Author Contributions

ND, primary author of overall software, secondary author of additional modules described in paper. KB, primary author of additional modules described in paper. MJ, additional contributions to software. TB, supported work at Atlas Copco and Prevas, contributions to design and testing methods. LK, supported work at Rice University, contributions to testing and presentation of the work.

Conflict of Interest Statement

The authors declare that the research was conducted in the absence of any commercial or financial relationships that could be construed as a potential conflict of interest.

The reviewer AP and the handling editor LN declared their shared affiliation, and the handling editor states that the process nevertheless met the standards of a fair and objective review.


Work at Rice University by ND and LK has been supported in part by NSF IIS 1317849, NSF CCF 1514372, and Rice University Funds. Work by KB, MJ, and TF has been supported by Atlas Copco Rock Drills AB. We thank Zachary K. Kingston for his development work and continuing maintenance of the presented Baxter software example.


  1. ^Historically, the capitalized, trademarked “Unix™” referred to operating systems based on the original code from AT&T Bell Laboratories, while the terms “unix-like,” the lower-cased “unix,” and the wildcards “un*x,” “*nix,” etc. conventionally refer to the larger family of similar, often independently developed operating systems (Raymond, 2008). Currently, Unix™ is a trademark of The Open Group, which licenses the brand to certified, conforming operating systems (Gray v. Novell, 2011).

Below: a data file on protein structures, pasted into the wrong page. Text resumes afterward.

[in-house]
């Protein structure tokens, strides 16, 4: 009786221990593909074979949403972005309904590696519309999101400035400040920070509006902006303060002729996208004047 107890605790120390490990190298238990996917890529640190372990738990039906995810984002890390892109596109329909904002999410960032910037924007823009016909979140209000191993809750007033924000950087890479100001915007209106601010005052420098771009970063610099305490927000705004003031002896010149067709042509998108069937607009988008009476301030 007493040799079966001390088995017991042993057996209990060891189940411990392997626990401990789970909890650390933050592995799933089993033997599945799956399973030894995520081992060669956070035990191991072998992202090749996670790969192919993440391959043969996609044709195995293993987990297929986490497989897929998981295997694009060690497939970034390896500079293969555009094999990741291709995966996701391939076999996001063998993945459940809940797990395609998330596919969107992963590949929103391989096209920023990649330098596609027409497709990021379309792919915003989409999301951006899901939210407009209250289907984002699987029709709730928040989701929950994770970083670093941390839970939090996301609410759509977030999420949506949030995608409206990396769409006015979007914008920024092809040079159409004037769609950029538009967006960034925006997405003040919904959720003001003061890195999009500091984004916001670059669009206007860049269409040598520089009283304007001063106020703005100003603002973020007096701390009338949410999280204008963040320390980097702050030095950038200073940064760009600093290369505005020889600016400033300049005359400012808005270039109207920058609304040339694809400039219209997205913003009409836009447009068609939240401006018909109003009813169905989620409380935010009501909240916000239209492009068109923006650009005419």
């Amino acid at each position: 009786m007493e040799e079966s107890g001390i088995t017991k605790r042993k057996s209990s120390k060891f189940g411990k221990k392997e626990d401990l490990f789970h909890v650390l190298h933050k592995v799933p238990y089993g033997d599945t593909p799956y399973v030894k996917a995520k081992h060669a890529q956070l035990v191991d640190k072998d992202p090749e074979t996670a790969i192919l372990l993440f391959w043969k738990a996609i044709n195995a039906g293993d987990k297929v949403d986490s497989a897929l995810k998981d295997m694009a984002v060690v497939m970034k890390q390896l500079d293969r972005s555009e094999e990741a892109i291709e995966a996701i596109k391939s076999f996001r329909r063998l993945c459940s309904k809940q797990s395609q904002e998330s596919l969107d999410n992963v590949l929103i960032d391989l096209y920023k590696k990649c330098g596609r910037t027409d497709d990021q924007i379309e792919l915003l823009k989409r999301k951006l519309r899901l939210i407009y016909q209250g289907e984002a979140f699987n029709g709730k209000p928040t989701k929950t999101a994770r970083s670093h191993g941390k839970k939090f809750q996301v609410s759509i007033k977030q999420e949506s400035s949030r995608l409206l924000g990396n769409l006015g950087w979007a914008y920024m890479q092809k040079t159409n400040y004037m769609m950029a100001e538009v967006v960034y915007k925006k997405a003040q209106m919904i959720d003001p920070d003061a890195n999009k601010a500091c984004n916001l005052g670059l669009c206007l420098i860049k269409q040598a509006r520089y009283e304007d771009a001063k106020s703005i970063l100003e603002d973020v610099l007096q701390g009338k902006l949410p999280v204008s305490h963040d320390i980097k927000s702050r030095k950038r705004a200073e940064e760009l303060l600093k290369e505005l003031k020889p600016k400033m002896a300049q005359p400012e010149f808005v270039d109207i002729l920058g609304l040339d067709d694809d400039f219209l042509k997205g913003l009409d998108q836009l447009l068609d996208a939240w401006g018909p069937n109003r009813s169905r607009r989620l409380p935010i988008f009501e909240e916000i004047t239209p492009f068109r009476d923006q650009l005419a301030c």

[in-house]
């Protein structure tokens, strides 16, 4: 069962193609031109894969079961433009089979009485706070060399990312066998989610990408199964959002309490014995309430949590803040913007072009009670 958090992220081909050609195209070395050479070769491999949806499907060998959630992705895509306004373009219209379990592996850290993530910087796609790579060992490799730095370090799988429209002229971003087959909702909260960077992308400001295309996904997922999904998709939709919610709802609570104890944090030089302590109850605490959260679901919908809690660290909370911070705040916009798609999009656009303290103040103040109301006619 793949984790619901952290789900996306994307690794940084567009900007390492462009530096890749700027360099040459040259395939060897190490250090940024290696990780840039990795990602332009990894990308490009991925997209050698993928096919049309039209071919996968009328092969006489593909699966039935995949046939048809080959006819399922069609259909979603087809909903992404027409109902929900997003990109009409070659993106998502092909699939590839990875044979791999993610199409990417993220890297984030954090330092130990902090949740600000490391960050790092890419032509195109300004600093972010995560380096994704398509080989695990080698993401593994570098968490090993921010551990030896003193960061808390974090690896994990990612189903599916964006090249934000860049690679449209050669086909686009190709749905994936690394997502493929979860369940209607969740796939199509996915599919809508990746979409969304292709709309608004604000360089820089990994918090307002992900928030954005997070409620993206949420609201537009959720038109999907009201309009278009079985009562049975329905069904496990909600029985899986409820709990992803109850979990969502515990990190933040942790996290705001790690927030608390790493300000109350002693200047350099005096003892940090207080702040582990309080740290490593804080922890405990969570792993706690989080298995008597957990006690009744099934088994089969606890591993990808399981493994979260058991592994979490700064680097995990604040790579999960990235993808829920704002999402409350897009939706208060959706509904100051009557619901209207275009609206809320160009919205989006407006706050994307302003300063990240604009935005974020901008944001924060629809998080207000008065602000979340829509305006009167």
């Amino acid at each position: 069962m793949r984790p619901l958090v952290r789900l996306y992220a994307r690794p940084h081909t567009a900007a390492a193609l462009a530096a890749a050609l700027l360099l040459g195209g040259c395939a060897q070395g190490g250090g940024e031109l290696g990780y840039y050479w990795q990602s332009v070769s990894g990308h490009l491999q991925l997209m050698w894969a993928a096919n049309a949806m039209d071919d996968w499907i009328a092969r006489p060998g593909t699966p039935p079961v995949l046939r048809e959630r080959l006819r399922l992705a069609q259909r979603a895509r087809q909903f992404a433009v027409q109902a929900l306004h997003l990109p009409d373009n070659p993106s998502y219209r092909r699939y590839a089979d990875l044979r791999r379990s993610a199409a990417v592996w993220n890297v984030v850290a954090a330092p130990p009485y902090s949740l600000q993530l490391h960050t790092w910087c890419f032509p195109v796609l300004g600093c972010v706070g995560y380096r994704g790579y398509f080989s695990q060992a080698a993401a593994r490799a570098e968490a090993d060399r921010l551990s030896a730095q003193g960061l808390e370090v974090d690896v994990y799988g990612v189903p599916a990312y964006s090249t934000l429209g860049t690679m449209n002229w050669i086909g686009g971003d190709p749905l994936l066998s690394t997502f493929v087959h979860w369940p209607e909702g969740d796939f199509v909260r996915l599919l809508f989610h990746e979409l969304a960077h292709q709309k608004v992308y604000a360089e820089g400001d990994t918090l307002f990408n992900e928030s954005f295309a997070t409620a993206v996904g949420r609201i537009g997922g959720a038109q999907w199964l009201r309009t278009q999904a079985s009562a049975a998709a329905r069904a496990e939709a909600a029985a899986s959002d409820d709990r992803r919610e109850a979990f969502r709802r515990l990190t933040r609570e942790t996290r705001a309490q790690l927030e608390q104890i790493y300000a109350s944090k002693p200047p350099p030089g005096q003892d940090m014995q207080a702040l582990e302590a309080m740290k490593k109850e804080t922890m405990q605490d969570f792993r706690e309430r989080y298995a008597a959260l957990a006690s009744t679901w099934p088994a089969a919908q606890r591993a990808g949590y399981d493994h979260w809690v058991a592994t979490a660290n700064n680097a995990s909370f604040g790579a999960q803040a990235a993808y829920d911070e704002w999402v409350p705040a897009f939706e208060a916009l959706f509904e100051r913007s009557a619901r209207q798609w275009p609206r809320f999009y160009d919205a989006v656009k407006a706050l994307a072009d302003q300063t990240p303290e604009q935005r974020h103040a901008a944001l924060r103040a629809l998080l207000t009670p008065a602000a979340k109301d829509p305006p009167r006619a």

2. ^
  3. ^
  4. ^Benchmark code available at


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A. Ach Multiplexing Example

Ach kernel channels can be multiplexed using the conventional select, poll, etc. functions. We provide an example program that multiplexes two Ach channels along with the program’s standard input and echoes all data to standard output. This example demonstrates Ach’s efficient handling of multiple data sources and compatibility with other forms of POSIX communication.

B. Configuration, Building, and Packaging

Software build systems and package managers are useful tools to address the system integration needs of humanoid robot software. Open source software distributions such as Debian and FreeBSD have developed approaches for integrating and maintaining enormous numbers of software packages. Their goal is to make software that is portable, that builds robustly, and that is easy to install, upgrade, and remove. These tools are general and suited to the needs of humanoids as well.

Different humanoid robots provide varying hardware capabilities and software environments, and it is important that humanoid software be adaptable across these different robots. A key step to achieving this portability is the configuration step of the build process, where the software adapts to conditions of the environment in which it must run. For example, configuration may determine whether to use the previously mentioned epoll or kqueue calls depending on whether it must run on Linux or FreeBSD, or it may determine how to interface with the fieldbus linking the robot’s embedded electronics. In general, configuration chooses alternate implementations or optional components to build based on the available features of the host system. This adaptability is vital to building software that is portable and that builds robustly.